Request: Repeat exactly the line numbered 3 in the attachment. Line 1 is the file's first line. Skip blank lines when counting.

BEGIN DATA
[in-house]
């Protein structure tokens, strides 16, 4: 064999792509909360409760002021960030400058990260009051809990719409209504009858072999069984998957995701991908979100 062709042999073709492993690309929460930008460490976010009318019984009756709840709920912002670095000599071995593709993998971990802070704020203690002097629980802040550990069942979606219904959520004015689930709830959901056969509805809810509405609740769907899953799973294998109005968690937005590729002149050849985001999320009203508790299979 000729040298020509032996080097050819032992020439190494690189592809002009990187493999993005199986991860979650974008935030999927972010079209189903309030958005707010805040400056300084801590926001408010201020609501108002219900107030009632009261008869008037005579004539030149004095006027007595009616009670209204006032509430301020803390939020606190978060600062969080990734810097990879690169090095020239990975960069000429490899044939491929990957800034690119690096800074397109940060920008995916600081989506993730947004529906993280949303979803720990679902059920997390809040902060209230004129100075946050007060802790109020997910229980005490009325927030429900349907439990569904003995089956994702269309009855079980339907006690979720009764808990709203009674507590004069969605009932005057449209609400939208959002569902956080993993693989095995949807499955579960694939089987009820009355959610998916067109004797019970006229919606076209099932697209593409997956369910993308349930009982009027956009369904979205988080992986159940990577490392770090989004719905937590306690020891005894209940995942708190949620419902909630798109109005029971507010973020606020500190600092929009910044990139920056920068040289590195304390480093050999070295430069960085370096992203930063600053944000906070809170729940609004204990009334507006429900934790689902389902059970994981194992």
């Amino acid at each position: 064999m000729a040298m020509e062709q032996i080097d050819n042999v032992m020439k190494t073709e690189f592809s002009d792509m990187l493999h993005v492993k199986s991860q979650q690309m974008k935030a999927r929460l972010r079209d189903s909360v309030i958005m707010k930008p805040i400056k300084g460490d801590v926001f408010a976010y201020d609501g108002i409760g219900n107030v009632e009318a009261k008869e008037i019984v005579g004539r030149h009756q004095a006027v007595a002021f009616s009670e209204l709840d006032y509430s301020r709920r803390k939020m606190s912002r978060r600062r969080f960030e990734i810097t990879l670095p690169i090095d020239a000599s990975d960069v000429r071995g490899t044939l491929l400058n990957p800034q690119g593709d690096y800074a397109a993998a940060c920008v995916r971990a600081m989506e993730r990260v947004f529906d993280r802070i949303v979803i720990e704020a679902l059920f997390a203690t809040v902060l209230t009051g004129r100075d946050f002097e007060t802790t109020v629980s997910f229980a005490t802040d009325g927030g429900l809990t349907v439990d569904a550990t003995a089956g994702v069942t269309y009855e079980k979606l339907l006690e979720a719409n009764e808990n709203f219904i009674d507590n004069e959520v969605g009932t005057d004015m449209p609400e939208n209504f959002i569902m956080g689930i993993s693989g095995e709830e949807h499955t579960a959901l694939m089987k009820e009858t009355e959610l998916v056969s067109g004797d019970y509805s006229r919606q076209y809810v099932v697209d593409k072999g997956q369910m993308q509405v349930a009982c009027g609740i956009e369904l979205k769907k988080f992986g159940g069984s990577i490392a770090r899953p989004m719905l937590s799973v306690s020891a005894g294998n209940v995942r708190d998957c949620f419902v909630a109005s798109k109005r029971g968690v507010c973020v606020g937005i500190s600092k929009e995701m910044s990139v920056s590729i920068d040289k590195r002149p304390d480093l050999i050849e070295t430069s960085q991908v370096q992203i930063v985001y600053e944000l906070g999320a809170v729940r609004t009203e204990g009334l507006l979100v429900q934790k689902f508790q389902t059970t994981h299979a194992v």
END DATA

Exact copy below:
């Amino acid at each position: 064999m000729a040298m020509e062709q032996i080097d050819n042999v032992m020439k190494t073709e690189f592809s002009d792509m990187l493999h993005v492993k199986s991860q979650q690309m974008k935030a999927r929460l972010r079209d189903s909360v309030i958005m707010k930008p805040i400056k300084g460490d801590v926001f408010a976010y201020d609501g108002i409760g219900n107030v009632e009318a009261k008869e008037i019984v005579g004539r030149h009756q004095a006027v007595a002021f009616s009670e209204l709840d006032y509430s301020r709920r803390k939020m606190s912002r978060r600062r969080f960030e990734i810097t990879l670095p690169i090095d020239a000599s990975d960069v000429r071995g490899t044939l491929l400058n990957p800034q690119g593709d690096y800074a397109a993998a940060c920008v995916r971990a600081m989506e993730r990260v947004f529906d993280r802070i949303v979803i720990e704020a679902l059920f997390a203690t809040v902060l209230t009051g004129r100075d946050f002097e007060t802790t109020v629980s997910f229980a005490t802040d009325g927030g429900l809990t349907v439990d569904a550990t003995a089956g994702v069942t269309y009855e079980k979606l339907l006690e979720a719409n009764e808990n709203f219904i009674d507590n004069e959520v969605g009932t005057d004015m449209p609400e939208n209504f959002i569902m956080g689930i993993s693989g095995e709830e949807h499955t579960a959901l694939m089987k009820e009858t009355e959610l998916v056969s067109g004797d019970y509805s006229r919606q076209y809810v099932v697209d593409k072999g997956q369910m993308q509405v349930a009982c009027g609740i956009e369904l979205k769907k988080f992986g159940g069984s990577i490392a770090r899953p989004m719905l937590s799973v306690s020891a005894g294998n209940v995942r708190d998957c949620f419902v909630a109005s798109k109005r029971g968690v507010c973020v606020g937005i500190s600092k929009e995701m910044s990139v920056s590729i920068d040289k590195r002149p304390d480093l050999i050849e070295t430069s960085q991908v370096q992203i930063v985001y600053e944000l906070g999320a809170v729940r609004t009203e204990g009334l507006l979100v429900q934790k689902f508790q389902t059970t994981h299979a194992v």